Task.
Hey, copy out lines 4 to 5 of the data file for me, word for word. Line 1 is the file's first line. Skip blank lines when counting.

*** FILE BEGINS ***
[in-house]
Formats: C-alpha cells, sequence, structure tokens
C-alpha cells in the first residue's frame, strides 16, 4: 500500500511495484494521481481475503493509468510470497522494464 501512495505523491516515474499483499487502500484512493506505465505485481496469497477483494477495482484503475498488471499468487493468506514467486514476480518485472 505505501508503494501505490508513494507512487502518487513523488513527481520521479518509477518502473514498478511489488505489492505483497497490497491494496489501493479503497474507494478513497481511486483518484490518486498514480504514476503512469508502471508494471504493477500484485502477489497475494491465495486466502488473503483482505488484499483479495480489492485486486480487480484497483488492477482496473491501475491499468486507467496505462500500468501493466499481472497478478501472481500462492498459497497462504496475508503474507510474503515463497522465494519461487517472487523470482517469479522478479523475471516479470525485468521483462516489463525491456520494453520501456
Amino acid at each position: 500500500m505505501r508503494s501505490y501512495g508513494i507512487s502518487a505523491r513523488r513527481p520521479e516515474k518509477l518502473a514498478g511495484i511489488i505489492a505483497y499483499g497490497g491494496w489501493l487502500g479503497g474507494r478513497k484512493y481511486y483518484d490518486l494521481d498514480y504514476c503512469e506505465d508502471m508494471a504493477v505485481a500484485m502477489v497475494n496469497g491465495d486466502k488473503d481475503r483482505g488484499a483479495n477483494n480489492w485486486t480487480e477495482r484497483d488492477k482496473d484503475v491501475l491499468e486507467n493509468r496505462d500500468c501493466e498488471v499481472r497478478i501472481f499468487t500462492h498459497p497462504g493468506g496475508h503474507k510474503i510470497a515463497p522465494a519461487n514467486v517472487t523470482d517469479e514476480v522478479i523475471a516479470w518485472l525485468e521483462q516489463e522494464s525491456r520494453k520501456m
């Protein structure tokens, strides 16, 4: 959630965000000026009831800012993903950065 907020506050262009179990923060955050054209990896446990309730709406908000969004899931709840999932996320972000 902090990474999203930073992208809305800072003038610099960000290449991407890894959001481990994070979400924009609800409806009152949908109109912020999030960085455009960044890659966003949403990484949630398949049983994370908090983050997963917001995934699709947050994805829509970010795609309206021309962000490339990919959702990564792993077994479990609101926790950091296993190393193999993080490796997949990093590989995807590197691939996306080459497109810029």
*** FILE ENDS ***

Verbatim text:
Amino acid at each position: 500500500m505505501r508503494s501505490y501512495g508513494i507512487s502518487a505523491r513523488r513527481p520521479e516515474k518509477l518502473a514498478g511495484i511489488i505489492a505483497y499483499g497490497g491494496w489501493l487502500g479503497g474507494r478513497k484512493y481511486y483518484d490518486l494521481d498514480y504514476c503512469e506505465d508502471m508494471a504493477v505485481a500484485m502477489v497475494n496469497g491465495d486466502k488473503d481475503r483482505g488484499a483479495n477483494n480489492w485486486t480487480e477495482r484497483d488492477k482496473d484503475v491501475l491499468e486507467n493509468r496505462d500500468c501493466e498488471v499481472r497478478i501472481f499468487t500462492h498459497p497462504g493468506g496475508h503474507k510474503i510470497a515463497p522465494a519461487n514467486v517472487t523470482d517469479e514476480v522478479i523475471a516479470w518485472l525485468e521483462q516489463e522494464s525491456r520494453k520501456m
């Protein structure tokens, strides 16, 4: 959630965000000026009831800012993903950065 907020506050262009179990923060955050054209990896446990309730709406908000969004899931709840999932996320972000 902090990474999203930073992208809305800072003038610099960000290449991407890894959001481990994070979400924009609800409806009152949908109109912020999030960085455009960044890659966003949403990484949630398949049983994370908090983050997963917001995934699709947050994805829509970010795609309206021309962000490339990919959702990564792993077994479990609101926790950091296993190393193999993080490796997949990093590989995807590197691939996306080459497109810029």